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The set-up is translatable to today.  A single mother (Dianne Wiest) and her two sons (Jason Patric and Corey Haim) move in with her eccentric and cool AF dad so she can save money. I mean, struggling single moms have been around since the beginning of time (looking at you, Mary).

About 10 minutes in there’s a strong 80’s marker: a greasy man with a ponytail and codpiece playing the fuck out of a saxophone.

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But then Jami Gertz appears and everything’s magical. Timeless beauty, man.

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While we’re on the topic of beauty, how pretty were the vampires back then? *swoon*

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And let me take a moment to pay my respects to the two Coreys. I preferred Haim (RIP) over Feldman back in my Tiger Beat days, but I would have made out with either one of them.

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Not a comment on timeliness, but Jason Patric has his shoes on his white sheets and pillowcase like a GD monster!

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Most, but not all, of the soundtrack is dated.

Though the fashion is dated, it’s still sexy as hell. I’m normally a just-say-no-to-mullets kinda lady, but I don’t hate this bleached bloodsucking-punk rock mullet.

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Jason Patric was clearly in a Jim Morrison phase, and there are other nods to Morrison and the Doors in the film, including the Echo and the Bunnymen cover of “People Are Strange” at the beginning and end. The Doors don’t currently hold the cultural respect that they did in the 80’s. Of course, we had no way of knowing in 1987 that the Doors would lose their status as icons to suburban stoner kids, but we probably should have seen it coming.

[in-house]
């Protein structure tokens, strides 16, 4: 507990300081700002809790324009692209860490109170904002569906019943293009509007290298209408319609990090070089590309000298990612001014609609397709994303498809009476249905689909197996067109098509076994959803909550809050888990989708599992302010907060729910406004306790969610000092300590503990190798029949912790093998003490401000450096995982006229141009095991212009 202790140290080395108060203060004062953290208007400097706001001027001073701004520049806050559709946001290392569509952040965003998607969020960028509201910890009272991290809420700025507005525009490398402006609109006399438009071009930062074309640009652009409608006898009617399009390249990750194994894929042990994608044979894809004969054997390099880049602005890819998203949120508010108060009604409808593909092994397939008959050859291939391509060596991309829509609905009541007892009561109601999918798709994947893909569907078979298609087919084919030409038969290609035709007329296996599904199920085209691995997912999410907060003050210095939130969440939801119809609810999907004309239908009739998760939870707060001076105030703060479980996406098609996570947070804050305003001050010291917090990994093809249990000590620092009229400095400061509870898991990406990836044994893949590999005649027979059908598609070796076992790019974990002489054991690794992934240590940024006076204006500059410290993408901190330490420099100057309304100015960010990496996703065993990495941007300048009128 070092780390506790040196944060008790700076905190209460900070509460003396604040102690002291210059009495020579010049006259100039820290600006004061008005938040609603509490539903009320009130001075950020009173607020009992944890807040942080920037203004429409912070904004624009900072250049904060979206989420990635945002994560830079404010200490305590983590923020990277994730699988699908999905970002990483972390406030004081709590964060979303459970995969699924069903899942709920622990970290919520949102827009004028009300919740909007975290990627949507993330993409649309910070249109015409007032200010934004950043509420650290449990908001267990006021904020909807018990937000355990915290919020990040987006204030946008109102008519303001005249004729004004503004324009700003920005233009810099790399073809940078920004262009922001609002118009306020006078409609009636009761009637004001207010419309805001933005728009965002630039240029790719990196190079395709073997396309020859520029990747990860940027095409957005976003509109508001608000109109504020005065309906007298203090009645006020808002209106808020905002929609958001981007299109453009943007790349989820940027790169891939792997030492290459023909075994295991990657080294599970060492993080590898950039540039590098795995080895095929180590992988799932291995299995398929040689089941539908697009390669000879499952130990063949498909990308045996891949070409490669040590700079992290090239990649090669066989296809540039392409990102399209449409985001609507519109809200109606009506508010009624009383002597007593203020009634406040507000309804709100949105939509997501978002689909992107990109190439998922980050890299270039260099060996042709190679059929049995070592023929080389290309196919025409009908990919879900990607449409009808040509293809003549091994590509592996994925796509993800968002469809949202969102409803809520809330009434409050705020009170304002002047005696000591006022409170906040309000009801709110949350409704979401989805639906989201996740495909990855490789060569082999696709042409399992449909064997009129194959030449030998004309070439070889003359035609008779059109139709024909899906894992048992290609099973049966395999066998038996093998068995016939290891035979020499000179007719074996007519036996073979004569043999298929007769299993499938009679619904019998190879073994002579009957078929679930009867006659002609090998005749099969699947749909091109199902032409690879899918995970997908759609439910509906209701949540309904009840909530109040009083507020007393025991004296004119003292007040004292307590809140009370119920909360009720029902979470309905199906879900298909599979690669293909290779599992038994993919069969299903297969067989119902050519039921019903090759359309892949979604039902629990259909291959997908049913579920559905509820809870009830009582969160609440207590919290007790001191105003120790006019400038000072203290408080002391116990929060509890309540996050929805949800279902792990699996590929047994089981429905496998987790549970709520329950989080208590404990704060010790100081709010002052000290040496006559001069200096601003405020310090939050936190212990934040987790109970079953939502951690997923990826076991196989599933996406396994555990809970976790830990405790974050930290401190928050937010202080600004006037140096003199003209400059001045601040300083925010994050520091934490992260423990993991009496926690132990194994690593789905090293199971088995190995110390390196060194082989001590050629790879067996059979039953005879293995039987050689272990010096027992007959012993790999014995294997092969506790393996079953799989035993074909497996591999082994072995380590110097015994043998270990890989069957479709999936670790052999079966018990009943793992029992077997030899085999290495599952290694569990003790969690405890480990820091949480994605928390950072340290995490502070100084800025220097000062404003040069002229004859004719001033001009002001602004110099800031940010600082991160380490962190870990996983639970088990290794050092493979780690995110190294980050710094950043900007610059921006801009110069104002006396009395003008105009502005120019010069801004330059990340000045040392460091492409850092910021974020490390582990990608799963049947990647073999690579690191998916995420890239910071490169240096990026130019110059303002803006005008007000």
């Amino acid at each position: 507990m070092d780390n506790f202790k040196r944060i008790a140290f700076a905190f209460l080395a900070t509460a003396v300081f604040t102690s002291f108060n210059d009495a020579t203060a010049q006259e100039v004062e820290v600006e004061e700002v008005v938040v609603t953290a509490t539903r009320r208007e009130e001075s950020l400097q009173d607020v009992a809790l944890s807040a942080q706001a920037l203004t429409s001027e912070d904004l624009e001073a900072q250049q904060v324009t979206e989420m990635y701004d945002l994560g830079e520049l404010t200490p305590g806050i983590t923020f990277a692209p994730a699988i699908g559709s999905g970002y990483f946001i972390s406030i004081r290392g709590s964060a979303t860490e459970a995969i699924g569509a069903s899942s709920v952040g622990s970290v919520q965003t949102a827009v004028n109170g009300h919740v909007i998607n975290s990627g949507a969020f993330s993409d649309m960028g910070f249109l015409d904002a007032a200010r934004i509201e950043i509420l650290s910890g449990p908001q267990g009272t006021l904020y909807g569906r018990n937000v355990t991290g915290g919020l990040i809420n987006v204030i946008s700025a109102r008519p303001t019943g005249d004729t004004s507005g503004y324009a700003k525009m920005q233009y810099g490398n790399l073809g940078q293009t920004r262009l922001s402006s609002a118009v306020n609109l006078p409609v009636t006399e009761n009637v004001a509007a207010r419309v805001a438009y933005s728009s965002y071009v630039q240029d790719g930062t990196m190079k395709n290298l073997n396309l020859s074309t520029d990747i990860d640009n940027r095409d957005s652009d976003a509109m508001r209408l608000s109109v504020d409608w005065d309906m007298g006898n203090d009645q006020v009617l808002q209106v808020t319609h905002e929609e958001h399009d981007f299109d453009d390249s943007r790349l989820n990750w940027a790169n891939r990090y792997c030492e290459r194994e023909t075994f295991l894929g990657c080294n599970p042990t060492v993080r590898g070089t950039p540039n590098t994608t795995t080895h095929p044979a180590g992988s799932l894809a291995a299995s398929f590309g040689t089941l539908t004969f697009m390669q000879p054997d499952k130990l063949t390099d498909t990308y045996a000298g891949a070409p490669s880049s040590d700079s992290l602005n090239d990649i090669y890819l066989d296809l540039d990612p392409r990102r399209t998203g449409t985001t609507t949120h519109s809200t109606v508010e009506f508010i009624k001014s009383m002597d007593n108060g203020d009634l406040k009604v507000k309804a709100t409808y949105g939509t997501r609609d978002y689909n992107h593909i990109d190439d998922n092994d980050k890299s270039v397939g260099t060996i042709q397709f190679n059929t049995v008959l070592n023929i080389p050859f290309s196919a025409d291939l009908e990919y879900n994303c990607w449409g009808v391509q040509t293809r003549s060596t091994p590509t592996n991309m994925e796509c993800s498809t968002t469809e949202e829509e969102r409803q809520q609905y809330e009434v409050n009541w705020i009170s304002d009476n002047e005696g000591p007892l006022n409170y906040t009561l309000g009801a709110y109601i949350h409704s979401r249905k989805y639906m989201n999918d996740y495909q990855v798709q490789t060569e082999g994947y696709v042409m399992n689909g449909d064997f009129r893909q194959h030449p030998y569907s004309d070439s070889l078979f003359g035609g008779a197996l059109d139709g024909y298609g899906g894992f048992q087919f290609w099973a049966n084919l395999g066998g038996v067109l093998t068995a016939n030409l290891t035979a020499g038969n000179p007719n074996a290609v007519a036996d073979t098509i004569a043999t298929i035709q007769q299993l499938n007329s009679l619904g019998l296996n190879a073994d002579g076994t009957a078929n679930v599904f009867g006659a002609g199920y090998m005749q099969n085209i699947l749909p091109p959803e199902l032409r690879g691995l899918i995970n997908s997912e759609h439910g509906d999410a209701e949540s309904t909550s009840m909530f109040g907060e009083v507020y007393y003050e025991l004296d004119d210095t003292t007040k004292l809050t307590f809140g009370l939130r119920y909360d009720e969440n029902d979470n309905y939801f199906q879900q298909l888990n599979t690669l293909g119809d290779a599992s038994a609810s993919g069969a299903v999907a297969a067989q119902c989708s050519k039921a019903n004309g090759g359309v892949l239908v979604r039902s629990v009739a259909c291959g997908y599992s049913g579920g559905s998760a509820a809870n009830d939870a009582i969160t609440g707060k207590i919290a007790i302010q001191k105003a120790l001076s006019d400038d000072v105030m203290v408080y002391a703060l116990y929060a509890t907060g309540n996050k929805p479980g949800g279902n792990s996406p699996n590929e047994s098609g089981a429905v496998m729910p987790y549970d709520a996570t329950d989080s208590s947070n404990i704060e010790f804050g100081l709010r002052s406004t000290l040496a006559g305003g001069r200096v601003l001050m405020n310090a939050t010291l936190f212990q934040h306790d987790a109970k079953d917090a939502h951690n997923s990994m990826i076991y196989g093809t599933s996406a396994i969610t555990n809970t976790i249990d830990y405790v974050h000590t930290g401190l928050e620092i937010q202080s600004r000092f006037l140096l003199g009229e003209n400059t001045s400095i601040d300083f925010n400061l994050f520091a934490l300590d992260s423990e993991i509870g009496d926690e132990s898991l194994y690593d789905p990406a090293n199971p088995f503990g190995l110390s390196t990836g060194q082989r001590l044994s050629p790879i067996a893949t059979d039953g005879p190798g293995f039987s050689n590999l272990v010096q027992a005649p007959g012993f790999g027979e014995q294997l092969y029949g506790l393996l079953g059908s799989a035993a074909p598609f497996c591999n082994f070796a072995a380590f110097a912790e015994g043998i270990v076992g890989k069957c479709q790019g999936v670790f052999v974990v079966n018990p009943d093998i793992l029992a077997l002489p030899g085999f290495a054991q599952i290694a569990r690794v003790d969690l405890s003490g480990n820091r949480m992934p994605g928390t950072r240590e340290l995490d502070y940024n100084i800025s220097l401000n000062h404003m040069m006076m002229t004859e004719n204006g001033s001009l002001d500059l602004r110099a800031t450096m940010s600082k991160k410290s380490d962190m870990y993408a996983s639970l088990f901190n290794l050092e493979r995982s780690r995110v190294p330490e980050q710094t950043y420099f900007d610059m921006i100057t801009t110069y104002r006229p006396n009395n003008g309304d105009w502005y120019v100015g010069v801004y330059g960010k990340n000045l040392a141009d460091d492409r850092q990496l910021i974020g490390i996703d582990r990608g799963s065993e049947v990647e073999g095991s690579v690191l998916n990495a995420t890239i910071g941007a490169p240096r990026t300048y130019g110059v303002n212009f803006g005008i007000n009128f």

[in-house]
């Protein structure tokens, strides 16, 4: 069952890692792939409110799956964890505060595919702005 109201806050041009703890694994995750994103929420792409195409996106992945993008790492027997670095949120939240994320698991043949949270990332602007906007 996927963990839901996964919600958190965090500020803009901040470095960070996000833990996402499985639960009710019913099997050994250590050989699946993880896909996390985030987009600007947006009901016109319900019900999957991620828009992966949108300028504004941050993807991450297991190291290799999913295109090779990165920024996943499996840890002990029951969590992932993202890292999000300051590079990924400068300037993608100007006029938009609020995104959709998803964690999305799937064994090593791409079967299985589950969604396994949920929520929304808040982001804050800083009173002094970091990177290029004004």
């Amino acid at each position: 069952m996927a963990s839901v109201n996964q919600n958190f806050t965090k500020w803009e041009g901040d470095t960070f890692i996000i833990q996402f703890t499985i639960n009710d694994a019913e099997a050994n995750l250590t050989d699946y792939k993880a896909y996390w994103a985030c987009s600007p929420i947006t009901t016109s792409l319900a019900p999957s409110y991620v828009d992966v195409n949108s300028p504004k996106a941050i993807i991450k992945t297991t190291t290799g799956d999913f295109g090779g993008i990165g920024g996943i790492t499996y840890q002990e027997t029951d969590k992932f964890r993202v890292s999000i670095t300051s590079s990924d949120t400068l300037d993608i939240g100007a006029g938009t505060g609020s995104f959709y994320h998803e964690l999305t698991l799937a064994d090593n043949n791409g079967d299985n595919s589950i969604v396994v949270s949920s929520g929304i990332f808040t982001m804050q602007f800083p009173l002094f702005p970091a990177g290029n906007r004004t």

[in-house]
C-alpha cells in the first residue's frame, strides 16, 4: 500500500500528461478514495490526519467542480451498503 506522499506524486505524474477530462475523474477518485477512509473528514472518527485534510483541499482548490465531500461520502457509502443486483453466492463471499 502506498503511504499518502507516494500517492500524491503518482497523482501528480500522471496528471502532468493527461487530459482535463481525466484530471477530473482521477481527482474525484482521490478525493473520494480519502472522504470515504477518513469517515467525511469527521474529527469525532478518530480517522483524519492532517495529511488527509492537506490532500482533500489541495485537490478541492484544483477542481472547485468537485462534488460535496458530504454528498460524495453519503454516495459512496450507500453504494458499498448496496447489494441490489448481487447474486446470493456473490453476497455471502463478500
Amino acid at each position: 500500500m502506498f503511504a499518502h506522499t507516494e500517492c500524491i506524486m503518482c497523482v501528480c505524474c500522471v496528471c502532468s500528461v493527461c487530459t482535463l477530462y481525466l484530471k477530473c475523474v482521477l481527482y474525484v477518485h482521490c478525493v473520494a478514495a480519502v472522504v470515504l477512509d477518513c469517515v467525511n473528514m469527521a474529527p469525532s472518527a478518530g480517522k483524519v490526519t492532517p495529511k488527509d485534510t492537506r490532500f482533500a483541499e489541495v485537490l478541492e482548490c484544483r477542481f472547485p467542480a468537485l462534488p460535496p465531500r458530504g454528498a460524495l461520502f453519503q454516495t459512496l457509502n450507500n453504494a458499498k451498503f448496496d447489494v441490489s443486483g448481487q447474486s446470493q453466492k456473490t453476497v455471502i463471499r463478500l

The treatment of women isn’t date-rapey like in too many films of this era. Star (Jami Gertz) does have the damsel in distress thing going on. But it’s not old school Disney princess level helplessness. And she wields a big wooden stake before it’s all over.

The humor holds up, and I had forgotten that Corey Haim had solid comedic timing.

The most cringe-worthy 80’s thing about this movie is the music, though a couple of songs are fine. There are too many synthesizers and saxophones the majority of the time. The humor isn’t racist or ableist like a lot of old movies. And the women aren’t portrayed like mindless sex dolls.

Does it hold up? Yes. Yes it does.

BEAUTIFUL, NAKED & DEAD: buckle up for a hard-boiled roadtrip

BEAUTIFUL, NAKED AND DEAD is the first in Josh Stallings’ Moses McGuire series. Moses is a suicidal strip club bouncer. A combat veteran and ex-con, Moses has earned his cynicism. He’s reluctant to get close to many people, but he has a friend in Kelly, a waitress he works with at the strip club. When Kelly is murdered, Moses is the main suspect. Driven by his guilt for not saving her from her fate, he takes out to find out what happened to his friend and exact his revenge before the cops can put him away.

His quest takes him from grungy East L.A. through the legal brothels of Nevada where he picks up Kelly’s sister Cass. The two ultimately find themselves in a battle with the mob in the mountains above Palo Alto. Rich descriptions of cars and landscape pepper the novel, preventing the reader from being pulled down too far into Moses’ irredeemable worldview.

Moses is relentlessly compelled to defend women. This compulsion gives him a sense of purpose while also removing any sense of peace. A tough guy who lets people down regularly, he’ll stop at nothing to appease his need for street justice. Moses is an appealing antihero with frustrating flaws and a powerful instinct for chivalry.